Rob Schmitt, a prime-time host for conservative television network Newsmax, has raised eyebrows after claiming in a television segment that vaccines “kind of [go] against nature.”

Schmitt, a former co-host of the Fox News early morning show “Fox & Friends First,” made the comments during a Friday night episode of his new show “Rob Schmitt Tonight.”

During an interview with cardiologist Peter A. McCullough, Schmitt declared himself to be vaccine-agnostic, neither “anti-vaxxer” or “pro-vaxxer.”

But, he said, “I feel like a vaccination in a weird way is just generally kind of going against nature. Like, I mean, if there is some disease out there — maybe there’s just an ebb and flow to life where something’s supposed to wipe out a certain amount of people, and that’s just kind of the way evolution goes. Vaccines kind of stand in the way of that.”

His guest, McCullough, did not explicitly back him up, and his employer, Newsmax, has made clear that it feels differently as well, particularly about the effort to vaccinate Americans against the coronavirus.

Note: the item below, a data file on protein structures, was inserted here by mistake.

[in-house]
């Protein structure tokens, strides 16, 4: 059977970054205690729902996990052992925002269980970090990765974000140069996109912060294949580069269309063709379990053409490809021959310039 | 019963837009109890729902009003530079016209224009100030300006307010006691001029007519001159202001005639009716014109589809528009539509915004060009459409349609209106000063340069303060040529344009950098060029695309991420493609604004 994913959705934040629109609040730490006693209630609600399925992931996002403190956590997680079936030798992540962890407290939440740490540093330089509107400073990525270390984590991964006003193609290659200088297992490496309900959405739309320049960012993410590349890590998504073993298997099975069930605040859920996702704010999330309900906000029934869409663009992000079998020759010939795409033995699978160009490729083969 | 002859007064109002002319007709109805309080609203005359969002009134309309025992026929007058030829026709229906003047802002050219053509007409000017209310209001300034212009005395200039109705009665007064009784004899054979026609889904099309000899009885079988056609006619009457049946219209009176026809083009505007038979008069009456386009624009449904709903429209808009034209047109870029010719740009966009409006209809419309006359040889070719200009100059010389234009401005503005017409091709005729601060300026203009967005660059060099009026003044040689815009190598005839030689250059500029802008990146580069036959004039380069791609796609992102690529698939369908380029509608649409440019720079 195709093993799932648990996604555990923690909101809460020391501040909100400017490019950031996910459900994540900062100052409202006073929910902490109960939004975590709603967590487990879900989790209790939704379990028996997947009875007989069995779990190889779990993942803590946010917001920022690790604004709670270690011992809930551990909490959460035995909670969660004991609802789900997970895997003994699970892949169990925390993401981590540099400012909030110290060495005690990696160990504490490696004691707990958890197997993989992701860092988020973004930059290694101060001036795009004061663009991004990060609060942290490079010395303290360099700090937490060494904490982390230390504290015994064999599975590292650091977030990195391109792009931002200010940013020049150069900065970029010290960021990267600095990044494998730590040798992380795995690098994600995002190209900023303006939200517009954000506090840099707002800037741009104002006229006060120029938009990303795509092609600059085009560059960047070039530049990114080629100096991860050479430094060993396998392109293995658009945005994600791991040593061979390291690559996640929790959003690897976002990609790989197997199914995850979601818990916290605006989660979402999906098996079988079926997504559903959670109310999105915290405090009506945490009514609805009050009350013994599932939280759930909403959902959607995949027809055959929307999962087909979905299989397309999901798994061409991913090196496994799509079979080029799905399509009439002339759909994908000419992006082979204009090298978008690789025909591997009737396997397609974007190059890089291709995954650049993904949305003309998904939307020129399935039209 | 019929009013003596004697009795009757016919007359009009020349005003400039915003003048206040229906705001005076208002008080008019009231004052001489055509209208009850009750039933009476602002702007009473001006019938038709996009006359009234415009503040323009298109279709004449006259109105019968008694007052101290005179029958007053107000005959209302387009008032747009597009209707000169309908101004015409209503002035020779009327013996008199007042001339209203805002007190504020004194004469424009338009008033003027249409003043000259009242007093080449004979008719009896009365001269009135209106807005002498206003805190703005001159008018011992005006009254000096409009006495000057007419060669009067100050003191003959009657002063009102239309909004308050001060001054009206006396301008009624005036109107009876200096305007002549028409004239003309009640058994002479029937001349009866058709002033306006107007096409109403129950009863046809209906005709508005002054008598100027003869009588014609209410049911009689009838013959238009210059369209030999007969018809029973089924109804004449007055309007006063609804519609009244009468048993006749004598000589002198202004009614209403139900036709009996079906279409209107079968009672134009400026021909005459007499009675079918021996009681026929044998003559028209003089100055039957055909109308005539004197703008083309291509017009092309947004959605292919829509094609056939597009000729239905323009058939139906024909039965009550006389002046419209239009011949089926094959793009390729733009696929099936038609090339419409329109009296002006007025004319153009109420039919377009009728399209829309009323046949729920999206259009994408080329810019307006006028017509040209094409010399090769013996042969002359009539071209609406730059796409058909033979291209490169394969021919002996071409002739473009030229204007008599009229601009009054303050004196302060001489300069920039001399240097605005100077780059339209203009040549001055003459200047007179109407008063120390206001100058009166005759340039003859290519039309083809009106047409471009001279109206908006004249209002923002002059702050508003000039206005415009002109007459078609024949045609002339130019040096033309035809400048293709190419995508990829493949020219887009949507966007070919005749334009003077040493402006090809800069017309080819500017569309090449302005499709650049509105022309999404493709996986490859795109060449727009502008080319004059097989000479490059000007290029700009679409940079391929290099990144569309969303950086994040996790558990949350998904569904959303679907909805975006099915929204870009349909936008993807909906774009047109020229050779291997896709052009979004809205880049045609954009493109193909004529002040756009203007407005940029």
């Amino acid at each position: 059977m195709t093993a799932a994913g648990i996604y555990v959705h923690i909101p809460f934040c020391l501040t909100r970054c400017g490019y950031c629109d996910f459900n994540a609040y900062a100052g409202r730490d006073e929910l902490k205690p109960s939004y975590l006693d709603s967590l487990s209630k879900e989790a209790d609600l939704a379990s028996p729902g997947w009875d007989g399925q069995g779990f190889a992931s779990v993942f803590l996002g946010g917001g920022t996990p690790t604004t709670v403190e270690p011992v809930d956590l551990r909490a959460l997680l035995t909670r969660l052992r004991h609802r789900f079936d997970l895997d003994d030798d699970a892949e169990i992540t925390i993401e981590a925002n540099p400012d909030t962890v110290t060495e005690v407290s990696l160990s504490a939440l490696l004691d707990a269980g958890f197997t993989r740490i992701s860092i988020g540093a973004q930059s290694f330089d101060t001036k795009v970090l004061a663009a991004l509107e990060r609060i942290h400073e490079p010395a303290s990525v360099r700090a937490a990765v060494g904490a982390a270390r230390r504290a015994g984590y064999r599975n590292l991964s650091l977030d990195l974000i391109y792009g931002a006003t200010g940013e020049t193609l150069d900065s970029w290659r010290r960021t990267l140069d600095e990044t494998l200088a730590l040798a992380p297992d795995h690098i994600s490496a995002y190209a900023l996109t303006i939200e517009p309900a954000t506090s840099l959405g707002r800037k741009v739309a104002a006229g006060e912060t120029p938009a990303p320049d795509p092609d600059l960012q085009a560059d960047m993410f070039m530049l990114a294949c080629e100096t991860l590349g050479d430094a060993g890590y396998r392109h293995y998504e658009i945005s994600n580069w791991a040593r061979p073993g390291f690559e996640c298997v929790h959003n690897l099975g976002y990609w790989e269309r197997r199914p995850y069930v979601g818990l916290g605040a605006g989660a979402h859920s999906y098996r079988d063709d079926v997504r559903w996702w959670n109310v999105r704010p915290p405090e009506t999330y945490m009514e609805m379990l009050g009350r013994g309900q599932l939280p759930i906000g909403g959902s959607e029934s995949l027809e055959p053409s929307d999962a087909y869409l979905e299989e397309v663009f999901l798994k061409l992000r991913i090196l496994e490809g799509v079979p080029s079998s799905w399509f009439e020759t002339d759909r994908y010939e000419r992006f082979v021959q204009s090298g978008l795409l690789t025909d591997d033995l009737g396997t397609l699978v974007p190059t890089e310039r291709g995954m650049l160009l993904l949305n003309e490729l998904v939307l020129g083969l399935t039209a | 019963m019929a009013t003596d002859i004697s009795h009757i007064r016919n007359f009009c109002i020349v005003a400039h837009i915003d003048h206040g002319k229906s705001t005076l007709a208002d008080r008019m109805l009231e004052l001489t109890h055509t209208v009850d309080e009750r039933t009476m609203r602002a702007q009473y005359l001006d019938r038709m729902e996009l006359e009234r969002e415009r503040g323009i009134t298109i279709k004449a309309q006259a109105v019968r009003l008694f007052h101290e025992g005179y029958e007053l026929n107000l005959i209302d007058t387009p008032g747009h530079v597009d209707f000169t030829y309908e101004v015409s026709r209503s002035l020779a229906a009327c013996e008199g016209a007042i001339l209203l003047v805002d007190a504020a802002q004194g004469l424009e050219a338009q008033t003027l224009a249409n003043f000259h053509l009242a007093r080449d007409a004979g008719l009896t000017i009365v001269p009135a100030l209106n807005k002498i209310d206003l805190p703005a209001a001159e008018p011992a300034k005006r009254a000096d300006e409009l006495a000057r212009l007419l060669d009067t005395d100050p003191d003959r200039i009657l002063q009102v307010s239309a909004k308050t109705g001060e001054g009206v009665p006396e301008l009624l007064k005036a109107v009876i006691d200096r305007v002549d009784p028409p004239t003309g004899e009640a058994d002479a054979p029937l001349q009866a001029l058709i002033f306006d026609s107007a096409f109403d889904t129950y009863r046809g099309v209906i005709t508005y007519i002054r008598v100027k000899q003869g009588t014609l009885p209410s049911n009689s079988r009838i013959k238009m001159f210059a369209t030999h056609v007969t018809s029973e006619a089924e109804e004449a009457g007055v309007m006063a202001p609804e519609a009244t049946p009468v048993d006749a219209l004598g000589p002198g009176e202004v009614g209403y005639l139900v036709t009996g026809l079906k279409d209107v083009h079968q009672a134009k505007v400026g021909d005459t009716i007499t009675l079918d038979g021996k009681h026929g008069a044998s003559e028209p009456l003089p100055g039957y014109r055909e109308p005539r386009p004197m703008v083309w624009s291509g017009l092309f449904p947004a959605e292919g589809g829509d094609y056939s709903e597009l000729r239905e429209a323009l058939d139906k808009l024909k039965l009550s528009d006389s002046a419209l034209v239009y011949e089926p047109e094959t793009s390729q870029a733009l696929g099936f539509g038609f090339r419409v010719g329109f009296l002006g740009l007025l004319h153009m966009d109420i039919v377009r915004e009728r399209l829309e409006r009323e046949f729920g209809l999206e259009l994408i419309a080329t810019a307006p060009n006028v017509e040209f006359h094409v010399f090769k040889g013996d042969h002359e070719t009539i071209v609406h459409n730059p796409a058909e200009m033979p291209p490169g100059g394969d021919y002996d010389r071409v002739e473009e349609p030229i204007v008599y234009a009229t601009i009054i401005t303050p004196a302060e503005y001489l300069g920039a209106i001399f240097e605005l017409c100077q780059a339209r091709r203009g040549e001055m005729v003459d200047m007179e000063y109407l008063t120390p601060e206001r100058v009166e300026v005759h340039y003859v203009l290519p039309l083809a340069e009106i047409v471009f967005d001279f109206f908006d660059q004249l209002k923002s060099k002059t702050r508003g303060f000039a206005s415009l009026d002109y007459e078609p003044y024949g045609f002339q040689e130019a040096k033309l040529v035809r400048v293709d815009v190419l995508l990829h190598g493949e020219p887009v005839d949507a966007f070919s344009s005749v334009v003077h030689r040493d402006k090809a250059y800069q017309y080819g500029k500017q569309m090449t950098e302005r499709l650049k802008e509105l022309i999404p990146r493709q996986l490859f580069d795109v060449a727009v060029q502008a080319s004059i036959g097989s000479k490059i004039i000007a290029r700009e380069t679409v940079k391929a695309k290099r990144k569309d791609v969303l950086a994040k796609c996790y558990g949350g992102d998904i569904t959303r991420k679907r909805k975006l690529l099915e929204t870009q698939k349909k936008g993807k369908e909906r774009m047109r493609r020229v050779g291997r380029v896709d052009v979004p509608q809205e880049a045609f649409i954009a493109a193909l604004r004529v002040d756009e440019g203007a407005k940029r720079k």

“Newsmax as a network strongly supports President Biden’s efforts to widely distribute the covid vaccine. It is important for the safety of all and especially those at high risk, such as the elderly,” a spokesperson told The Washington Post on Tuesday.

The network then put some distance between its corporate position and Schmitt’s remarks, without criticizing him by name.

“Medical professionals who have appeared on Newsmax have strongly encouraged Americans to get the vaccine,” the spokesperson said. “From time to time, a guest or host may not be as supportive of these efforts. However, they do not reflect the position of Newsmax.” (A vaccine-skeptical Vietnam veteran in Idaho told The Post in April that he decided to get the shot after seeing a doctor appear on the network and confirm it was safe.)

Schmitt said during the segment that he doesn’t understand why low-risk individuals would get the coronavirus vaccine. “If you don’t have a risk, I just, I can’t comprehend why you would take something,” he said. “I just don’t understand why it’s being pushed so hard on people that are very young.” (McCullough agreed, generally, that “vaccines really ought to be targeted to protect the highest-risk individuals.”)

Amid the backlash, Schmitt took to Twitter to assert, again, that he does not broadly oppose vaccines, despite arguing that inoculations are “going against nature.”

“It’s not anti-vax to question vaccines,” Schmitt wrote, echoing another conservative television host, Tucker Carlson, who has made fomenting doubt about the safety of the coronavirus vaccines a key hallmark of his nightly show on Fox over the past few months.

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